The Natural History Museum (NHM) is a leading science research centre and world-class visitor attraction. There are 350 scientific staff working across Life Sciences and Earth Sciences Departments with molecular laboratories, sequencing facilities and imaging centre in the Core Research Facilities. We use our unique collections with 80 million specimens, laboratory facilities and unrivalled expertise to tackle the biggest challenges facing the world today including food security, biodiversity, evolution and climate change.
About the role
A 26-month Postdoc position is available in the field of soil microbiology, plant diseases and the application of bio-inoculants in horticulture within the H2020-funded EXCALIBUR project ( www.excaliburproject.eu
) in Dr Jungblut’s and Dr David Bass’s research teams at the Life Sciences Department, Natural History Museum, London, UK (https://www.nhm.ac.uk/our-science.html
). The project aims to gain a better knowledge of underground soil biodiversity including prokaryotes, microbial eukaryotes, and fungi, and their synergistic effects with prebiotic and probiotic approaches in horticulture. Soil microbial bio-inoculants and bio-effectors will be tested on three model crops of economic importance such as tomato, apple, and strawberry under different experimental and open-field conditions across Europe, and the feedback effect of and on native soil biodiversity will be monitored.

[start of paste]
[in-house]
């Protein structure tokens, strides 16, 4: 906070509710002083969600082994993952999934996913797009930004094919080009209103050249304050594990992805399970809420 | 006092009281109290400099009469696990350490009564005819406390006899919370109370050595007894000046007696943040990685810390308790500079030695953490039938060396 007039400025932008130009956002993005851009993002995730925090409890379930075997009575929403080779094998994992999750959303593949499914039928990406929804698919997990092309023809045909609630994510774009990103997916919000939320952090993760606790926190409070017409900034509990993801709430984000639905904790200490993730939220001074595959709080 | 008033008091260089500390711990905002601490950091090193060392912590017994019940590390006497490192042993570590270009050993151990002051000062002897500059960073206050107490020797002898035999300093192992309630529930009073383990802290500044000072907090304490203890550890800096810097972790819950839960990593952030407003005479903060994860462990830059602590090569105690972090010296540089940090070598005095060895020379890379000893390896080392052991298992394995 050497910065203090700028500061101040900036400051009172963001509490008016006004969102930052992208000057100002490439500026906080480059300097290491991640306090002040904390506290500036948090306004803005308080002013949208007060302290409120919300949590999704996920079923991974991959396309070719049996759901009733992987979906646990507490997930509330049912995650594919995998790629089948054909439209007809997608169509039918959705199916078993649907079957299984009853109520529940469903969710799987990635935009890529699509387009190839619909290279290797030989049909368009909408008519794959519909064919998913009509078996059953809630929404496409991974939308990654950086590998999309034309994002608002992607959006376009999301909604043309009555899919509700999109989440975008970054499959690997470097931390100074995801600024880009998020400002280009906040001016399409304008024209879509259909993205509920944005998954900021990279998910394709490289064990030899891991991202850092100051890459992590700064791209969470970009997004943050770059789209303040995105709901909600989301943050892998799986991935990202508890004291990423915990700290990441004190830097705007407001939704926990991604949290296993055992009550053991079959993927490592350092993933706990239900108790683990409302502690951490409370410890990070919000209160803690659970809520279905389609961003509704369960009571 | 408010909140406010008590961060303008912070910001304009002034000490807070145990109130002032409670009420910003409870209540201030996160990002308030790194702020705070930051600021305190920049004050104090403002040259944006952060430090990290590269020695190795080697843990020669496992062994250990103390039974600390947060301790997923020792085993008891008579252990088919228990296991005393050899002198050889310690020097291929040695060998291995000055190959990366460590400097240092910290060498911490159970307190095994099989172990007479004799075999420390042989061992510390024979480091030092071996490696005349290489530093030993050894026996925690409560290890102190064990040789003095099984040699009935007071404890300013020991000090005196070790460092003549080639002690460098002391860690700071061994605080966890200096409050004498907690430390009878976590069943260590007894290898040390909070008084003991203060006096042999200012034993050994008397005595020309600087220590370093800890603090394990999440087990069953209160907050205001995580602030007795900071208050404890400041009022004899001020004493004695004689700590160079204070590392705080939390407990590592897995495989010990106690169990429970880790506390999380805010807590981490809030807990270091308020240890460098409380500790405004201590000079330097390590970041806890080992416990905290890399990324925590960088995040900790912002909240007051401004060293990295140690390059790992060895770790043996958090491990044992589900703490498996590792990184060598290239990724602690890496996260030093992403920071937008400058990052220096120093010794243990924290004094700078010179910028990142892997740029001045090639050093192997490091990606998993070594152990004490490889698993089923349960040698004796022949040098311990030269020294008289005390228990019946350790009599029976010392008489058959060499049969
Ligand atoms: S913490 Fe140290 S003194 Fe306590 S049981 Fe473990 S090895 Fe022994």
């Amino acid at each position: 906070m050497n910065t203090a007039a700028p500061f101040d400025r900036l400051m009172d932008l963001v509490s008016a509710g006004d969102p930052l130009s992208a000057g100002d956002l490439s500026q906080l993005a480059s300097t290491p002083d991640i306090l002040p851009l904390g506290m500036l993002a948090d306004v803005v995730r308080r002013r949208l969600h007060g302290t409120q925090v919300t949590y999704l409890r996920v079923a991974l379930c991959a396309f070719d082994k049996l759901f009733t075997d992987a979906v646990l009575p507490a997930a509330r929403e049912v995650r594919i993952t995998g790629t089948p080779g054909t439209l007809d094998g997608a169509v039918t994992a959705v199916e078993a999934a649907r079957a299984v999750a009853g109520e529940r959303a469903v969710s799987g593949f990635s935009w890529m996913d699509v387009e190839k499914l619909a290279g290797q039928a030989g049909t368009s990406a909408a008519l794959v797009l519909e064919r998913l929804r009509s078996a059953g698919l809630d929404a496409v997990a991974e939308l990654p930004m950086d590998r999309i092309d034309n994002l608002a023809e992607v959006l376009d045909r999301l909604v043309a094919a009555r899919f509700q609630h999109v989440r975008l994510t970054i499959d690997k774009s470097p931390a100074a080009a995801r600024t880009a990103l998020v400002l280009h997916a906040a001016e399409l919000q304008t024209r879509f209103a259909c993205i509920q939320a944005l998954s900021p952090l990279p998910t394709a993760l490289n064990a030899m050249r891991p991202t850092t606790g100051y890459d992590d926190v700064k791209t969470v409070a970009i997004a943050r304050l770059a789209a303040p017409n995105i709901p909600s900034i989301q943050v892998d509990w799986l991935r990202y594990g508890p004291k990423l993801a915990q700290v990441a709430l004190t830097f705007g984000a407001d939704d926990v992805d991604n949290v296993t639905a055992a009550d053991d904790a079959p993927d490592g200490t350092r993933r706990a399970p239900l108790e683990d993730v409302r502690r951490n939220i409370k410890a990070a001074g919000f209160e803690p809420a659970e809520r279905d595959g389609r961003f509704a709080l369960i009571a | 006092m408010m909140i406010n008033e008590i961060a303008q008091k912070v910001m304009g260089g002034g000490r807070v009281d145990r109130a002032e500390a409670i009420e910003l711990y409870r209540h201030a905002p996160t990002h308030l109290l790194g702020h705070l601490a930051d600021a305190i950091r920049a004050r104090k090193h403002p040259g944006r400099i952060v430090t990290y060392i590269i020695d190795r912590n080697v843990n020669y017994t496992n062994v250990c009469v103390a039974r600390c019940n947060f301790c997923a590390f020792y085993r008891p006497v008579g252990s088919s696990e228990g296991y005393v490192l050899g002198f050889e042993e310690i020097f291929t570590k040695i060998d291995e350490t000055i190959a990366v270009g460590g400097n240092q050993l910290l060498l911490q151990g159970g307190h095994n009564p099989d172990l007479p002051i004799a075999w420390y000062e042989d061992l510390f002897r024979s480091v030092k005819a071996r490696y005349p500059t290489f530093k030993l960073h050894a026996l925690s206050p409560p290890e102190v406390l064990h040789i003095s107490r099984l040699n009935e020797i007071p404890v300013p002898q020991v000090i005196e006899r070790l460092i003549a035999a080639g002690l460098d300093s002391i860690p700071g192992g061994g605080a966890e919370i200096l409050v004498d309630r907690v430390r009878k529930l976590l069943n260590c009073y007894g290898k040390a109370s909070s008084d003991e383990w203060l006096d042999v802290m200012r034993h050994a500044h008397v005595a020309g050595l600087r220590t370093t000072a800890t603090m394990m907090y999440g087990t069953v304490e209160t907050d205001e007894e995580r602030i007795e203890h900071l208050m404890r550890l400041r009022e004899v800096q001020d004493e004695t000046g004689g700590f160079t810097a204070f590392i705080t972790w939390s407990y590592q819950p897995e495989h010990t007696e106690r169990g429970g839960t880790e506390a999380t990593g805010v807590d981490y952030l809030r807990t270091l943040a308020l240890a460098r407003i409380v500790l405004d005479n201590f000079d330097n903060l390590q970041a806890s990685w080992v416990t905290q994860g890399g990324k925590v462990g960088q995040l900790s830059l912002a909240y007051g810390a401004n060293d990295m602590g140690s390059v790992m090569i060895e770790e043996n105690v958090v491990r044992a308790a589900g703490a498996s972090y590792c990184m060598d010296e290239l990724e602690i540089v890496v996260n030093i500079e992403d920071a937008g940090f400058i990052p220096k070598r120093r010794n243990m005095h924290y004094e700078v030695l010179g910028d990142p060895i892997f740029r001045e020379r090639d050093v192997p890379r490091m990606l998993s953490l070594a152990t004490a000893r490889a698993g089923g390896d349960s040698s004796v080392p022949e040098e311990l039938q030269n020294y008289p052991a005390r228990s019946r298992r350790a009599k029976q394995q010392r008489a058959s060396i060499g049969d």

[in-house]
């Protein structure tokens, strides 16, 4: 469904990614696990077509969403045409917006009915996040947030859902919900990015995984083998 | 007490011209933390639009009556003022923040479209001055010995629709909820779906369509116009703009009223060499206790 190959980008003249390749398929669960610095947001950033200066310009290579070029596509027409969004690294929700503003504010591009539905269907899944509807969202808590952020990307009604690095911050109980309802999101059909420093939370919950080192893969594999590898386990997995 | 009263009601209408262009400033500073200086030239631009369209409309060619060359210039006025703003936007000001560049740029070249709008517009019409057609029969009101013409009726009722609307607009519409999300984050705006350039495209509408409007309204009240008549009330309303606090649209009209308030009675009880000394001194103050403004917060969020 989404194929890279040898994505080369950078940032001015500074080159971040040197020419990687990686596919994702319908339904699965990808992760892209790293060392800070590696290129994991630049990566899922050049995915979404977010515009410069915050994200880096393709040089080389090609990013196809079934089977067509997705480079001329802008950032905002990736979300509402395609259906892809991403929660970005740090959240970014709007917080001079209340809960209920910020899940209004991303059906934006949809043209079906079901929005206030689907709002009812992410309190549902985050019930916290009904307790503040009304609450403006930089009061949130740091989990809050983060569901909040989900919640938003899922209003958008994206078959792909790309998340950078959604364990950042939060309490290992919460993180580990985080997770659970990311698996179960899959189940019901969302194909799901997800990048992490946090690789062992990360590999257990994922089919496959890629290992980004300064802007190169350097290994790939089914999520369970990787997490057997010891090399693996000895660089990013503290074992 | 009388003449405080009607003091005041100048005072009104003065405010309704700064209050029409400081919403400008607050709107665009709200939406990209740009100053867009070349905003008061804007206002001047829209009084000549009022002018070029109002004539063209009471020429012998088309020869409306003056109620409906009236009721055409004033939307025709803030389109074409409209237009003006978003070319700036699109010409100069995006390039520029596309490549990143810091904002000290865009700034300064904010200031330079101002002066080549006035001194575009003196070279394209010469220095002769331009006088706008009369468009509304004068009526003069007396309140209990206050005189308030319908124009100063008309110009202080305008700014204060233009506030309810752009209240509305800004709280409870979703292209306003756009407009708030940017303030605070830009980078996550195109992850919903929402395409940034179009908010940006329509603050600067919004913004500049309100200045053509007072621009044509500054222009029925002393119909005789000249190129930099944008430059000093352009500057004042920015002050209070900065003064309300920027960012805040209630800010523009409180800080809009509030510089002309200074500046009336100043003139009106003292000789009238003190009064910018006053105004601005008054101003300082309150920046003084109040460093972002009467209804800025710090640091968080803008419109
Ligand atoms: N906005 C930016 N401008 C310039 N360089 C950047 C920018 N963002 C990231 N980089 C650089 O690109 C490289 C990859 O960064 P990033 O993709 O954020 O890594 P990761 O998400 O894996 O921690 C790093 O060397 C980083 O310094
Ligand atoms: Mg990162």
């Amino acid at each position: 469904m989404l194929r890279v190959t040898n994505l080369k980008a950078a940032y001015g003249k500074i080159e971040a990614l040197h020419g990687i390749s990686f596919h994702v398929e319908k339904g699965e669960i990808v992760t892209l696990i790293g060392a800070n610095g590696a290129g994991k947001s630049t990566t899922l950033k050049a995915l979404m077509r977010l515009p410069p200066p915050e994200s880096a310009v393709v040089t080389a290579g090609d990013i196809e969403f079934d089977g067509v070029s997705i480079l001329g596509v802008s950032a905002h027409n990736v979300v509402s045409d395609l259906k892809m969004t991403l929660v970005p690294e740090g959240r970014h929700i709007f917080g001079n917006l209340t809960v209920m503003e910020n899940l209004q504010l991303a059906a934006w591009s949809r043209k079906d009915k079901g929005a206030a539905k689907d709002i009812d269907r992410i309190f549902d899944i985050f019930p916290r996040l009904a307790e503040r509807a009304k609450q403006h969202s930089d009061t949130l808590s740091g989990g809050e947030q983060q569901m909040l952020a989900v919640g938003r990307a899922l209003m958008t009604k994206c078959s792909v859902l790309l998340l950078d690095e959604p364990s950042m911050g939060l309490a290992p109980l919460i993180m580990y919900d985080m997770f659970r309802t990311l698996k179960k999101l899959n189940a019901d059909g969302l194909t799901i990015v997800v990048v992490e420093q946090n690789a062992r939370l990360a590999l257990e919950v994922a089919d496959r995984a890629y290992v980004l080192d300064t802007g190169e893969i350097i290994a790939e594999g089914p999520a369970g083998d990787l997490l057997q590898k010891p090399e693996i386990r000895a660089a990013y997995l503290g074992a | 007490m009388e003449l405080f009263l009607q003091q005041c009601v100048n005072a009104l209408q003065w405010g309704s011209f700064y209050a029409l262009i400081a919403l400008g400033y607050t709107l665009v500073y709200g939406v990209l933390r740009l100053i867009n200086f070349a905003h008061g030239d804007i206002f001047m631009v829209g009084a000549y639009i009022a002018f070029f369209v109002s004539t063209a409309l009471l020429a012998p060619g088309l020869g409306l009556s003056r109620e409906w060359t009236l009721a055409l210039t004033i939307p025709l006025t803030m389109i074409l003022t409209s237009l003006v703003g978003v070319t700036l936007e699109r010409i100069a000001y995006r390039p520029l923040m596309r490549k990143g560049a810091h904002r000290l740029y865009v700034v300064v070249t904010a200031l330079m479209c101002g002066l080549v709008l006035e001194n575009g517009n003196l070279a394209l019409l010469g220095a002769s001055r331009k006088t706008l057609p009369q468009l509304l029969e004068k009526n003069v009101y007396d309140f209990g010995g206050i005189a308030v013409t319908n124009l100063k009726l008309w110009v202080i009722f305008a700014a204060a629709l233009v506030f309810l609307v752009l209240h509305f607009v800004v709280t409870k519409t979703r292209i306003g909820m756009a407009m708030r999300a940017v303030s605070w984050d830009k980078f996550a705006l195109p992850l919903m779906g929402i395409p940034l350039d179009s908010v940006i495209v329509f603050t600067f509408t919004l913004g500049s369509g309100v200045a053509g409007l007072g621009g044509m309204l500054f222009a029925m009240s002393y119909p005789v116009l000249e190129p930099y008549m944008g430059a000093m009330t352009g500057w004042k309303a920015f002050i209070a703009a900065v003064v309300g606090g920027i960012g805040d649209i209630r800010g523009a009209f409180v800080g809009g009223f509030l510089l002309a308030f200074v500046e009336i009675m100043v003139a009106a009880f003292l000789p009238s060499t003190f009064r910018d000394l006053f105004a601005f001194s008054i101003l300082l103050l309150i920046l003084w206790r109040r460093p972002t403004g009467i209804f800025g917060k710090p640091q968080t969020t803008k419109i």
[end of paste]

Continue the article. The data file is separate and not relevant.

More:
Full job description and application details: https://careers.nhm.ac.uk/templates/CIPHR/jobdetail_1848.aspx
The work will provide an excellent opportunity for a post-doctoral research scientist to apply cutting-edge microbial community analysis techniques to investigate the relationship between soil microbial communities, plant diseases, microbial inoculants, environmental drivers and biogeography in horticulture.
The postdoctoral research scientist will take a leading role in the assessment of soil microbiology, microbe-plant interactions and plant diseases across study sites, as well as in the monitoring of the response of soil microbial assemblages, plant endophytes and rhizosphere in tomato, strawberries and apples on microbial inoculants during the field trials and contrasting agricultural management practices.
The successful candidate will have Bachelor or Masters Degree in sciences, PhD in relevant discipline and knowledge of fundamental microbiological and molecular biological techniques.You will also have experience in working with environmental samples including DNA extraction and PCR, and with bioinformatic tools for microbial community structure analysis.